Four ways to overcome your blind spots


Too often, leaders demonstrate certain behaviors that can sabotage their success and undermines both their career and their organization. To succeed as a leader, you need to learn how to recognize your blind spots and overcome them appropriately.

Let’s be honest. We all have blind spots—destructive behaviors that are invisible to us but obvious to everyone else. Our leadership blind spots can create dire and unintended consequences for our team and organization.

No one is immune to blind spots, of course. But leaders are particularly under the microscope when it comes to unwelcomed behaviors.

Blind spots are not flaws; nor are they malicious. They are “programmed” behaviors. The problem are not so much the blind spots themselves but how are they are identified and managed constructively.

John C. Maxwell defines a blind spot as “an area in the lives of people in which they continually do not see themselves or their situation realistically.”

As leaders, how can we avoid the potential danger for yourself and your organization? Here are some suggestions:

Step back and evaluate

Sometimes the difference between a follower and a leader is how they react to certain situations. Do they quickly react? Do they become emotional? Did they gather information to help them understand?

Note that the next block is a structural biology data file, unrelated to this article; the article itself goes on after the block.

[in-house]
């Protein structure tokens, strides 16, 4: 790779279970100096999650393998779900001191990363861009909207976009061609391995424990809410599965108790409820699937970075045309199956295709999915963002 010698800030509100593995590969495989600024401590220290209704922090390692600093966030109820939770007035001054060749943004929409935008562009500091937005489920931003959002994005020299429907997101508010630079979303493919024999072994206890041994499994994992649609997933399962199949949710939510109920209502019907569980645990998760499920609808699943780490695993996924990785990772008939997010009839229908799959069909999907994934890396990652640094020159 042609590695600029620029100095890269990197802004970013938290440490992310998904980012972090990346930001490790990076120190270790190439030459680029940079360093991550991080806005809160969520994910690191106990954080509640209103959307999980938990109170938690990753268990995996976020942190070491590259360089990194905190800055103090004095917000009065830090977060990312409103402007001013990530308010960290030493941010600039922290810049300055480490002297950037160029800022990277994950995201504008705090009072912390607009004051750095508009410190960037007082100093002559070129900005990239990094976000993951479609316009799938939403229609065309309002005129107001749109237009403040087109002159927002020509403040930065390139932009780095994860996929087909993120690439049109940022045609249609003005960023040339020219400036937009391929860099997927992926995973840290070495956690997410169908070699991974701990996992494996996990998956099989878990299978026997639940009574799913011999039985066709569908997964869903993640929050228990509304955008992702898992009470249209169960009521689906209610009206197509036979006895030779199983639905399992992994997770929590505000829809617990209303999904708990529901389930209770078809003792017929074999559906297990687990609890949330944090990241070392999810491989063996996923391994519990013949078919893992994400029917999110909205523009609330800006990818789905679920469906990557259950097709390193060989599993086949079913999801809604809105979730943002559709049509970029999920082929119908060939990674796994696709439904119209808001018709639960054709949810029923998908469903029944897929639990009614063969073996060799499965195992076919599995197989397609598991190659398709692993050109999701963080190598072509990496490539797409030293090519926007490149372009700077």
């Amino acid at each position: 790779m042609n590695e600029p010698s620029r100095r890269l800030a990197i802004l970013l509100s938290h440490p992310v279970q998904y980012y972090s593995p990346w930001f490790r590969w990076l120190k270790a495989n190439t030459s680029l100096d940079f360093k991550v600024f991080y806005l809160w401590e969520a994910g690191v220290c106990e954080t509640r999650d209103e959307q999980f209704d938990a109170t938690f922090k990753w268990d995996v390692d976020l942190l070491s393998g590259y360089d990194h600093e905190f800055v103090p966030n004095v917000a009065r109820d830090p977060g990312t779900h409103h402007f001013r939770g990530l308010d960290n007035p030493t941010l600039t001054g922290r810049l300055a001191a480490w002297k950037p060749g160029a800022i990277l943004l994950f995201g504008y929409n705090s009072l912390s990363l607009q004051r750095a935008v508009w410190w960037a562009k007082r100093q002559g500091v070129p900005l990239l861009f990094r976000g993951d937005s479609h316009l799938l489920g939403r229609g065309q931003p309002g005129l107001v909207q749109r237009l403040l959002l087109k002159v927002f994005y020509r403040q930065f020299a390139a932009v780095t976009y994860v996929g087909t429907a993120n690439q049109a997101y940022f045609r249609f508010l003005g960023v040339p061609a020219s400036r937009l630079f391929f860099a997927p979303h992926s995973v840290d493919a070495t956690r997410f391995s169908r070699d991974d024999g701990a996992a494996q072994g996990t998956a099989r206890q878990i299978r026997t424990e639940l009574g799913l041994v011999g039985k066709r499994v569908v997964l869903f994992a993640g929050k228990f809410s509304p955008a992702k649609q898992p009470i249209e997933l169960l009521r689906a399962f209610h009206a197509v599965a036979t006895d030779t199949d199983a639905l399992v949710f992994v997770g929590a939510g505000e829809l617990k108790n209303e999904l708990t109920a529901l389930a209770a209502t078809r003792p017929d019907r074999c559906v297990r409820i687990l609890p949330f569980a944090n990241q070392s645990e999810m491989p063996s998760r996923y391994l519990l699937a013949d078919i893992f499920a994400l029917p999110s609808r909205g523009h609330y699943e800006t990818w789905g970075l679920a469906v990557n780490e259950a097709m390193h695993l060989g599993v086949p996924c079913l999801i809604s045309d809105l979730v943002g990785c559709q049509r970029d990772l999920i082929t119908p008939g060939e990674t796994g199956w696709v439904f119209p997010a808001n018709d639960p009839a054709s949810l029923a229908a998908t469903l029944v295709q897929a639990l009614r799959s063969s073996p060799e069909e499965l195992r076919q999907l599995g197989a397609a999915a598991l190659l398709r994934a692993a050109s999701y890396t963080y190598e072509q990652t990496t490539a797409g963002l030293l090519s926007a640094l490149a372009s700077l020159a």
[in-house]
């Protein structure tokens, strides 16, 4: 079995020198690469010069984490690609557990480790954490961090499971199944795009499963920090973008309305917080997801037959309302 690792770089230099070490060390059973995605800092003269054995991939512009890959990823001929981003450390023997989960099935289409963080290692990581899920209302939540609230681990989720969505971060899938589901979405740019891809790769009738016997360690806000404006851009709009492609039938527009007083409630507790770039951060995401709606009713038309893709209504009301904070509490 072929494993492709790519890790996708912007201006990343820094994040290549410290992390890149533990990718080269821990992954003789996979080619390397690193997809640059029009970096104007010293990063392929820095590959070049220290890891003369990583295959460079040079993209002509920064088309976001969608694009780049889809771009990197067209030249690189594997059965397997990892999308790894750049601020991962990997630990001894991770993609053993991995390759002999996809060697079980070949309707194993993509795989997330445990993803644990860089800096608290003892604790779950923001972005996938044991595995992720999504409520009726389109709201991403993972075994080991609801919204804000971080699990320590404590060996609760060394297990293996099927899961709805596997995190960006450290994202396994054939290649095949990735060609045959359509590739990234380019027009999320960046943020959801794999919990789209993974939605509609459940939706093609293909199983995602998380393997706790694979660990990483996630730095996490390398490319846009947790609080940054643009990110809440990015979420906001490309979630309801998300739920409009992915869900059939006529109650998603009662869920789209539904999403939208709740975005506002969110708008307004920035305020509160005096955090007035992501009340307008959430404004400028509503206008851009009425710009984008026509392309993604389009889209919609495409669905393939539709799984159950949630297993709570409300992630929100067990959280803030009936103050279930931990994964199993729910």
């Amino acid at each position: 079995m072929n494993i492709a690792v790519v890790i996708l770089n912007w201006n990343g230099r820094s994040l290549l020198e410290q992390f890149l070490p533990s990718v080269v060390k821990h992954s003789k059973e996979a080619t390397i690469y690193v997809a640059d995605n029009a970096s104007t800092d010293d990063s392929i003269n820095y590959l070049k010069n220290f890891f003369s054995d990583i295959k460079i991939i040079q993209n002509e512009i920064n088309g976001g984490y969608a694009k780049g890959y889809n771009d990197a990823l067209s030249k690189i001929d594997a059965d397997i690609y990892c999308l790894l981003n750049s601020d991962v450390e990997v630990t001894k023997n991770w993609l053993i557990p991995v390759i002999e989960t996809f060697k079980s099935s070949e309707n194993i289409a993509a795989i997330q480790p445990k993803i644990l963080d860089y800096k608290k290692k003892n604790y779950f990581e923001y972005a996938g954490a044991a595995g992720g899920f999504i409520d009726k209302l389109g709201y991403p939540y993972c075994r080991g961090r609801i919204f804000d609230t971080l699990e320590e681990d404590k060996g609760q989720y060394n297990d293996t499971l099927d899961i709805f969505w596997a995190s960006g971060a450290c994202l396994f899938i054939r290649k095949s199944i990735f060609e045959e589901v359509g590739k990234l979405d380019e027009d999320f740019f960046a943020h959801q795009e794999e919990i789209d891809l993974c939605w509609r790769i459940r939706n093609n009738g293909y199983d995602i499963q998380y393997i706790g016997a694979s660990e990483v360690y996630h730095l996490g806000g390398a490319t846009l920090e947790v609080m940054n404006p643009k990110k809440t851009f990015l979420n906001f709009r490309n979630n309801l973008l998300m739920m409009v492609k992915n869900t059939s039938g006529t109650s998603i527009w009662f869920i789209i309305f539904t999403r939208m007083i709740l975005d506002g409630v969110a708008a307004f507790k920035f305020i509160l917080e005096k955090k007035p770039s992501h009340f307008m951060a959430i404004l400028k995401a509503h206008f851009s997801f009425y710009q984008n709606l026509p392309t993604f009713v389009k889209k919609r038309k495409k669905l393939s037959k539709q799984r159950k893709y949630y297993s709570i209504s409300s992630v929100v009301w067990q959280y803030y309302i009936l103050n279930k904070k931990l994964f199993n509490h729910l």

When great leaders step back and evaluate, they become more self-aware of the situation at hand. Instead of jumping the gun and react, they evaluate their own leadership in reflection to act accordingly.

Understand your lack of communication

Sometimes there is a communication gap between what leaders think is enough and what their organization needs. Leaders need to extend to one-on-one leadership conversations throughout the organization.

Leaders often fail to see the damage that is done to their culture when they consistently avoid having the difficult conversation with a non-performer, hoping the issue will resolve itself.

Cultivate relationships throughout your leadership

Relationships are at the heart of all leadership successes and failures. In his book winning with People, John C. Maxwell states: People can usually trace their successes and failures to relationships in their lives.

Every time something positive or negative that happened to you, you can most likely point it back to some relationship you had.

Have a growth mind-set

How you interpret leadership challenges, setbacks, and criticism is your choice. It’s a perfect opportunity to confront your blind spots. You can interpret them in a fixed mindset as signs that your fixed talents or abilities are lacking.

The other option is to interpret them in a growth mindset as signs that you need to ramp up your approaches and effort, stretch yourself, and expand your abilities.

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